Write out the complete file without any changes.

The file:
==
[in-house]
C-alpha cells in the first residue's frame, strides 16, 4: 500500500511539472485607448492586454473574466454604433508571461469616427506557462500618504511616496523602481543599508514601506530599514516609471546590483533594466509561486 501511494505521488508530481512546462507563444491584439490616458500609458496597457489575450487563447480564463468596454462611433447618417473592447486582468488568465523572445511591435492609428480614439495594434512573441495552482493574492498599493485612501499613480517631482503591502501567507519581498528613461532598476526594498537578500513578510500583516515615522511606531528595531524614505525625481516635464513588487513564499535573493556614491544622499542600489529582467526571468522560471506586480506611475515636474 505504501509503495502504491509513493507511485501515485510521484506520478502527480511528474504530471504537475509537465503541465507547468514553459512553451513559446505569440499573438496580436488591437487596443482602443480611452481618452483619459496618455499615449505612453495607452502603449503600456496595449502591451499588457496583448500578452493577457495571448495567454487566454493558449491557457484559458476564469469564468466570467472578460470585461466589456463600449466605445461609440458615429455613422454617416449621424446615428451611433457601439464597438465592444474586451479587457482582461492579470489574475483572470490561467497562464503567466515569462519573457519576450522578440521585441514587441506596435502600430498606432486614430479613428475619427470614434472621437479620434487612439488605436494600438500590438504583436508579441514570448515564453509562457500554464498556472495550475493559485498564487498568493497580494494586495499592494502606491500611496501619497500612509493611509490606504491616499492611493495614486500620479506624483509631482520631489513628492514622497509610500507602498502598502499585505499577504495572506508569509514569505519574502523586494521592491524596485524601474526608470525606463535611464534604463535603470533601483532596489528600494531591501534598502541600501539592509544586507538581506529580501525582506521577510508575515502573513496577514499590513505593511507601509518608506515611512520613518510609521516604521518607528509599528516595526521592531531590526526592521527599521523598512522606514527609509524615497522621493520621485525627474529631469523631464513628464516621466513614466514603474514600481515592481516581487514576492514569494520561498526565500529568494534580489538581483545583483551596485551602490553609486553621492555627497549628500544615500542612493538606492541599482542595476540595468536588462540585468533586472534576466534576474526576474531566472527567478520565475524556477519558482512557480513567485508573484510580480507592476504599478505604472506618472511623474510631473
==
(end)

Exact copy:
[in-house]
C-alpha cells in the first residue's frame, strides 16, 4: 500500500511539472485607448492586454473574466454604433508571461469616427506557462500618504511616496523602481543599508514601506530599514516609471546590483533594466509561486 501511494505521488508530481512546462507563444491584439490616458500609458496597457489575450487563447480564463468596454462611433447618417473592447486582468488568465523572445511591435492609428480614439495594434512573441495552482493574492498599493485612501499613480517631482503591502501567507519581498528613461532598476526594498537578500513578510500583516515615522511606531528595531524614505525625481516635464513588487513564499535573493556614491544622499542600489529582467526571468522560471506586480506611475515636474 505504501509503495502504491509513493507511485501515485510521484506520478502527480511528474504530471504537475509537465503541465507547468514553459512553451513559446505569440499573438496580436488591437487596443482602443480611452481618452483619459496618455499615449505612453495607452502603449503600456496595449502591451499588457496583448500578452493577457495571448495567454487566454493558449491557457484559458476564469469564468466570467472578460470585461466589456463600449466605445461609440458615429455613422454617416449621424446615428451611433457601439464597438465592444474586451479587457482582461492579470489574475483572470490561467497562464503567466515569462519573457519576450522578440521585441514587441506596435502600430498606432486614430479613428475619427470614434472621437479620434487612439488605436494600438500590438504583436508579441514570448515564453509562457500554464498556472495550475493559485498564487498568493497580494494586495499592494502606491500611496501619497500612509493611509490606504491616499492611493495614486500620479506624483509631482520631489513628492514622497509610500507602498502598502499585505499577504495572506508569509514569505519574502523586494521592491524596485524601474526608470525606463535611464534604463535603470533601483532596489528600494531591501534598502541600501539592509544586507538581506529580501525582506521577510508575515502573513496577514499590513505593511507601509518608506515611512520613518510609521516604521518607528509599528516595526521592531531590526526592521527599521523598512522606514527609509524615497522621493520621485525627474529631469523631464513628464516621466513614466514603474514600481515592481516581487514576492514569494520561498526565500529568494534580489538581483545583483551596485551602490553609486553621492555627497549628500544615500542612493538606492541599482542595476540595468536588462540585468533586472534576466534576474526576474531566472527567478520565475524556477519558482512557480513567485508573484510580480507592476504599478505604472506618472511623474510631473